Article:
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How technology is affecting the response to coronavirus

As the coronavirus epidemic teeters on the brink of being declared a pandemic, we take a look at the part technology is playing, good and bad. The prim...

William Smith
|Feb 27|magazine9 min read

As the coronavirus epidemic teeters on the brink of being declared a pandemic, we take a look at the part technology is playing, good and bad.

The primary method of transmission has been the return of infected travelers from countries and areas where the virus is present. Consequently, the screening of passengers has become vitally important, with China in particular employing controversial so-called ‘temperature guns’ to check for fever, a key indicator of coronavirus.

Scientists and doctors, meanwhile, are racing to find a cure or treatment for those infected with the disease. An important tool, and one that prevents the infection of healthcare professionals, is telemedicine. That might involve the use of robots to deliver medicines or food, or remote diagnosis through videos and other sensors to limit exposure.

For those in isolation, meanwhile, the connectivity of modern technology offers a vital lifeline to the real world. In China, the epicentre of the outbreak and consequently the worst affected, messaging and social media apps like Weibo and WeChat have been sources of morale boosting viral videos and ideas about what to do whilst quarantined.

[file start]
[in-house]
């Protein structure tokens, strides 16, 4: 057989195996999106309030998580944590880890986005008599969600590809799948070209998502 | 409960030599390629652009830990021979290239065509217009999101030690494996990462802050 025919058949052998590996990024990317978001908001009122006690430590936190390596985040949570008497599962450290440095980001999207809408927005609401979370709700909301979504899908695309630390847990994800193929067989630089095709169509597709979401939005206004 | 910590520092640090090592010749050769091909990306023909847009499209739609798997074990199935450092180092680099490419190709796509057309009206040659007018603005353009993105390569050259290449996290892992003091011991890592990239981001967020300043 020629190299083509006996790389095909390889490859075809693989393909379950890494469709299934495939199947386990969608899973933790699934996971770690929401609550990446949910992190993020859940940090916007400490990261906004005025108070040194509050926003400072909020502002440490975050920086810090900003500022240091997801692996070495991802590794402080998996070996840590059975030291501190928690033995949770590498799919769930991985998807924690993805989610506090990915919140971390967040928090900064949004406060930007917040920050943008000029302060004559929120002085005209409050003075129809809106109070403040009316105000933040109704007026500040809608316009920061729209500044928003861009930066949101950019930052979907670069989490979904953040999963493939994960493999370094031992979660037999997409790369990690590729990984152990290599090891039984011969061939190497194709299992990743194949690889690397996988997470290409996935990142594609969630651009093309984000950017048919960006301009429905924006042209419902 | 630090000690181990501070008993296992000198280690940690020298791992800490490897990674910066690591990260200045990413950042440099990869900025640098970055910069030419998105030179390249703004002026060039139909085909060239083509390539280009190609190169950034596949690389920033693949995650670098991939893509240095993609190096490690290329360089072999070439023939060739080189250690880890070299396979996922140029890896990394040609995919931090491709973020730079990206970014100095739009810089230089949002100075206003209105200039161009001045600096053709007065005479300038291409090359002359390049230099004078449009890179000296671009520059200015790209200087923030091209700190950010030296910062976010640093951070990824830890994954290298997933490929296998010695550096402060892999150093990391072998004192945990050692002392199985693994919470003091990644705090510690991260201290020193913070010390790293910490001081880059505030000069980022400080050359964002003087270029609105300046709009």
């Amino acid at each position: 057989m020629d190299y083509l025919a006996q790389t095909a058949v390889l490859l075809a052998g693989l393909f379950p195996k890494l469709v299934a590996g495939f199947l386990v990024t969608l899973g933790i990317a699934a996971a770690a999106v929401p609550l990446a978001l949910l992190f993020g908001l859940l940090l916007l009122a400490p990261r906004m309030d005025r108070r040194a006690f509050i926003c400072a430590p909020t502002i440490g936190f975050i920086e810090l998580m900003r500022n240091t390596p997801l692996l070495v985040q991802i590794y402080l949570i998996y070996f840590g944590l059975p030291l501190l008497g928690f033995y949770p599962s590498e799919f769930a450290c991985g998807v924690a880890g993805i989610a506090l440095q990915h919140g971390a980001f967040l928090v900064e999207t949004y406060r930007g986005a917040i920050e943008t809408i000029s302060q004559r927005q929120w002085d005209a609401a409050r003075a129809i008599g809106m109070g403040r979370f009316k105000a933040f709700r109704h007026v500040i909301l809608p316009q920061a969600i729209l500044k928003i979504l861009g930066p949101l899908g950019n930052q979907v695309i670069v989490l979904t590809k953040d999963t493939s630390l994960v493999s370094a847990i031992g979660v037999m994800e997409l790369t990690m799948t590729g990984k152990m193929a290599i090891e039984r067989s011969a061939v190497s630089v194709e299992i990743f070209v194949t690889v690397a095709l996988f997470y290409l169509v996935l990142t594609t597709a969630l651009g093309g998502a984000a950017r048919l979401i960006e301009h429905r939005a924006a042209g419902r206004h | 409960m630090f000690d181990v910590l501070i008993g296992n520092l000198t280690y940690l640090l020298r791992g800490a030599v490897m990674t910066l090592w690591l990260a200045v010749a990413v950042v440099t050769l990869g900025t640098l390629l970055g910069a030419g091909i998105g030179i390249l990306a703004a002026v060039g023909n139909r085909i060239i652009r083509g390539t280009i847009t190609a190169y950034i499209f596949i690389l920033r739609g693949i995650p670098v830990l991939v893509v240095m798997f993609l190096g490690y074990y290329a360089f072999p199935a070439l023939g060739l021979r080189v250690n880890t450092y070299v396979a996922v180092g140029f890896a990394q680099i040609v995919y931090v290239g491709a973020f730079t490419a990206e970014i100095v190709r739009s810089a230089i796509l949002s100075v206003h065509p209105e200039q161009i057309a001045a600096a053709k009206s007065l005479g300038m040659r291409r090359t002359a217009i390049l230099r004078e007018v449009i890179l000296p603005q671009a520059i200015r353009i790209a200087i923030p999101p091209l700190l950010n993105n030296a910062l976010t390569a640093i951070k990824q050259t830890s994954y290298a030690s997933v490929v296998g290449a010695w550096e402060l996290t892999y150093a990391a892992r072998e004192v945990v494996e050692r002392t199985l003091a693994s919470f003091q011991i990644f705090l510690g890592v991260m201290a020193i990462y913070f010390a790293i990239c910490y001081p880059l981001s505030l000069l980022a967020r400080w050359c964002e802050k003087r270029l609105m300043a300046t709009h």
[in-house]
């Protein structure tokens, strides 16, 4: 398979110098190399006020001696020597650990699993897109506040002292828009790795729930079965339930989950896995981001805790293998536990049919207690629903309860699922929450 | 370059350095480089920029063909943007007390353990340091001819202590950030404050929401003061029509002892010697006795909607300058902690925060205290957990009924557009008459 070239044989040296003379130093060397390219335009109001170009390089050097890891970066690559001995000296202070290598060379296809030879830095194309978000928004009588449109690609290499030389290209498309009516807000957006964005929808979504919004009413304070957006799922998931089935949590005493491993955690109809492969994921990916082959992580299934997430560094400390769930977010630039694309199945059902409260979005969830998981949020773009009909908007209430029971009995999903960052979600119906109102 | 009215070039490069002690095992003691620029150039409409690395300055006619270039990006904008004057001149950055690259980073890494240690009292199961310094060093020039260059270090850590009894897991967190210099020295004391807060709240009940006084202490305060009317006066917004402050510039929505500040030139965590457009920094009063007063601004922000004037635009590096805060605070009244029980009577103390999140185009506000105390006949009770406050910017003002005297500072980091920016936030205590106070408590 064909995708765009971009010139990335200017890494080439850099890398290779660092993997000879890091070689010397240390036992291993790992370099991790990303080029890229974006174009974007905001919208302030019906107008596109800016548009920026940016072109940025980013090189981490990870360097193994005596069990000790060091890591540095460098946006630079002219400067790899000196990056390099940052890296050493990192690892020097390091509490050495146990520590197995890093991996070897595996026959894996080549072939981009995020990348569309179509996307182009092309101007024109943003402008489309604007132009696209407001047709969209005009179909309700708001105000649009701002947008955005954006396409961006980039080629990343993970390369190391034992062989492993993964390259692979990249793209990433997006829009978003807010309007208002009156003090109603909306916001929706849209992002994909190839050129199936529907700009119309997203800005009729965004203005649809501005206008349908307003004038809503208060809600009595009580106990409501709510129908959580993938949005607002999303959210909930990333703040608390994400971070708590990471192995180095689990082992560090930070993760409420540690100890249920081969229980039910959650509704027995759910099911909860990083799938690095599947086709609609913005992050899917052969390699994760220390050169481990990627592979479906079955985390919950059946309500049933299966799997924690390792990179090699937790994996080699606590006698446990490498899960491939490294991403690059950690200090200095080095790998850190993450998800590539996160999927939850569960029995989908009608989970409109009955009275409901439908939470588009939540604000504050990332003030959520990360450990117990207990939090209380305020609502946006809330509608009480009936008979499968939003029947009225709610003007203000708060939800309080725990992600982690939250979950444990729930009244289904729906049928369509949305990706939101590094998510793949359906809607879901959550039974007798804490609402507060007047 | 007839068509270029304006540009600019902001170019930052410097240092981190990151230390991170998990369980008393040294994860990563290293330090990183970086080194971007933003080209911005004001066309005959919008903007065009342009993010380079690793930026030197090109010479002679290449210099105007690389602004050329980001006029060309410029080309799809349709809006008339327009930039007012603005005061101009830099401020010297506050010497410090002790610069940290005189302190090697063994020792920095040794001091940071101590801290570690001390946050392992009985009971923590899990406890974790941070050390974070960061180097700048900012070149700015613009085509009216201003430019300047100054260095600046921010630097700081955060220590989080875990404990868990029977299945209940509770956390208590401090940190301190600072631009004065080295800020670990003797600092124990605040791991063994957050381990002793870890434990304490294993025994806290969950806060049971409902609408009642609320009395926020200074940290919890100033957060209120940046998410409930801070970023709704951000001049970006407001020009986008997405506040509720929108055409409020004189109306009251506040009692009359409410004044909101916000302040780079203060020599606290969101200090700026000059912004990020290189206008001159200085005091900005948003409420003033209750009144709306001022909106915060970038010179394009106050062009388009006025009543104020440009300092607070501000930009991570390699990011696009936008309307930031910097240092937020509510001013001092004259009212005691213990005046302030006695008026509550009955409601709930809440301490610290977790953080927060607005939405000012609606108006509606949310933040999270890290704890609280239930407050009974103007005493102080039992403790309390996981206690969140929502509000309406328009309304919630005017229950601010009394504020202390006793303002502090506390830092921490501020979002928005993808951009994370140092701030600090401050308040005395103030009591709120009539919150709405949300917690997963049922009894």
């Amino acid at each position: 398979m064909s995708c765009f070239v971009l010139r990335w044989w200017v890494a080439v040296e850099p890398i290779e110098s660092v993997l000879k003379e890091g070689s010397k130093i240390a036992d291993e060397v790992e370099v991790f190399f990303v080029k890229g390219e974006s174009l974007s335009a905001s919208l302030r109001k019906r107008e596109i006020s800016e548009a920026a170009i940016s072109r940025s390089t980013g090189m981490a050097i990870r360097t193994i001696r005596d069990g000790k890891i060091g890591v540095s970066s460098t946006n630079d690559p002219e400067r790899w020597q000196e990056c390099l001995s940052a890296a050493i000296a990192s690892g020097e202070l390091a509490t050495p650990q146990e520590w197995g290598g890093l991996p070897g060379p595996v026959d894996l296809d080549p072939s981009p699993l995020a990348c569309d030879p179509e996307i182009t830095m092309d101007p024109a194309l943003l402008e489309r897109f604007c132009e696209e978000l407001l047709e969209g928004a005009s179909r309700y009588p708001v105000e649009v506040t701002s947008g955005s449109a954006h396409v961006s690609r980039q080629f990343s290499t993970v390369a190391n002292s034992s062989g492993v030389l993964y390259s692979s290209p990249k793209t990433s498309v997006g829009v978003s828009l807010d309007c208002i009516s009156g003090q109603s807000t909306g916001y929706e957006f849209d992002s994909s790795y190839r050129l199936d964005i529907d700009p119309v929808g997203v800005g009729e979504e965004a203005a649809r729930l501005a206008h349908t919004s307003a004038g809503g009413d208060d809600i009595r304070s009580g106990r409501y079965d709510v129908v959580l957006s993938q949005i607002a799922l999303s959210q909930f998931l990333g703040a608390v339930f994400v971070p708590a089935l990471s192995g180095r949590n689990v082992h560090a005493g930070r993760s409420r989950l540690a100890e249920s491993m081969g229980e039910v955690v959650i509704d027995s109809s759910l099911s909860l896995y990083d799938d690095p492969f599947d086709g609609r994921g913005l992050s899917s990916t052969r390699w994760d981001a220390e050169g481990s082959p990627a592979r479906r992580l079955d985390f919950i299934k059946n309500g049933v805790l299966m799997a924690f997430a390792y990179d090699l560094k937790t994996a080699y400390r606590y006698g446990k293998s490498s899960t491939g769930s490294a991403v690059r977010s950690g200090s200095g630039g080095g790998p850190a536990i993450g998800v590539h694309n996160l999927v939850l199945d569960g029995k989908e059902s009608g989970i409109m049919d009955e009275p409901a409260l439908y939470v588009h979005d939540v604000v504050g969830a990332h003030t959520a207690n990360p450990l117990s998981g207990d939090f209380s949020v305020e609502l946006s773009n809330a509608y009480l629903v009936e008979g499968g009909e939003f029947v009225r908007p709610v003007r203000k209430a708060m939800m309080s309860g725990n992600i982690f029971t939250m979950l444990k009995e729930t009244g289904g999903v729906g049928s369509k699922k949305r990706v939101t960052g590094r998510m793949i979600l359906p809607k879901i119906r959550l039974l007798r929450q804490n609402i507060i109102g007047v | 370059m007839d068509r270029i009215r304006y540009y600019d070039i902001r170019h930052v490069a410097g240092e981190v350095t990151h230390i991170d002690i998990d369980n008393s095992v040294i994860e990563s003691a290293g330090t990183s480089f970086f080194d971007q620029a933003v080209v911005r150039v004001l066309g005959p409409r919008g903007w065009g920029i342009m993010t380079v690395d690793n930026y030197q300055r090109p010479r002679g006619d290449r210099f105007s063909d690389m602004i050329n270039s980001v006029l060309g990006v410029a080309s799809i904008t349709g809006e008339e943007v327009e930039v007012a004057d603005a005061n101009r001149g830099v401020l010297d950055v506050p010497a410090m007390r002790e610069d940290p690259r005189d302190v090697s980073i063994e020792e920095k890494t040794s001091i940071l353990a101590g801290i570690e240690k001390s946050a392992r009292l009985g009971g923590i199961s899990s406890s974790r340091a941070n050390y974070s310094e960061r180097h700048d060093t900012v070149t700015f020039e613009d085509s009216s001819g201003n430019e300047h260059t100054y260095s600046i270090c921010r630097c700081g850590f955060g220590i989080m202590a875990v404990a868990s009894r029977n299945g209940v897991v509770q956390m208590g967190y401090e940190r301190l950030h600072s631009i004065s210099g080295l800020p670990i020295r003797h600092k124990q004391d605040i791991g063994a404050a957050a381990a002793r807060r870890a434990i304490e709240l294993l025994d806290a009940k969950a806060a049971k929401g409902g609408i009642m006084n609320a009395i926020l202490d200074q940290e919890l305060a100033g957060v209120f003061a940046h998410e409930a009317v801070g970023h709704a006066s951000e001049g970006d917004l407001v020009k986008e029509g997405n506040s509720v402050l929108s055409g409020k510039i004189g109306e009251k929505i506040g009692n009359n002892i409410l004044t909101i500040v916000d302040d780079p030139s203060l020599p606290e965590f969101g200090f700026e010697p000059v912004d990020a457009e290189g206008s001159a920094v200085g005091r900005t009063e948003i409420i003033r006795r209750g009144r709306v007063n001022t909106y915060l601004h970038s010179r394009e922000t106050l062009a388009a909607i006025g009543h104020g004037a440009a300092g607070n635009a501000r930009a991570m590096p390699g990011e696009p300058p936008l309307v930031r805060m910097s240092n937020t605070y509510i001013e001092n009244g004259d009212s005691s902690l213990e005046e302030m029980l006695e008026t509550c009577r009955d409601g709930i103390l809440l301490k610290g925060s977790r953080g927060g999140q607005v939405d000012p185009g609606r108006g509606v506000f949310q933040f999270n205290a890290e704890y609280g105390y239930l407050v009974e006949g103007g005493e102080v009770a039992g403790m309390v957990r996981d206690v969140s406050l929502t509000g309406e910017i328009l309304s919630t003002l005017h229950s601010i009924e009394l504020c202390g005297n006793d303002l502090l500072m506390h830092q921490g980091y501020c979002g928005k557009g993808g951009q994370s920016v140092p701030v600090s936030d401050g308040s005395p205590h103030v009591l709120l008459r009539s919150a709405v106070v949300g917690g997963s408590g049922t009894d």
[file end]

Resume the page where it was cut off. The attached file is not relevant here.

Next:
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It’s not all sunshine and roses for technology’s role in the outbreak, however, with social media culpable for the spreading of malicious rumours about the virus’ origin, spread and potential cures. Those rumours have even been given a name by the WHO: an “infodemic”. Consequently, a number of social media giants have announced targeted programs to stop the misinformation, including Facebook, which has announced a ban on advertisements promising to cure the disease.

In less important but still noteworthy news, coronavirus itself is also having a knock on effect on tech companies’ bottom-line, chiefly due to the interruption of supply chains. Apple’s schedule for the manufacture of its latest iPhones has been affected, while Microsoft has been forced into issuing a financial warning.

As coronavirus continues to spread, with worrying further outbreaks across Europe, technology is sure to have a significant part to play in this ongoing drama.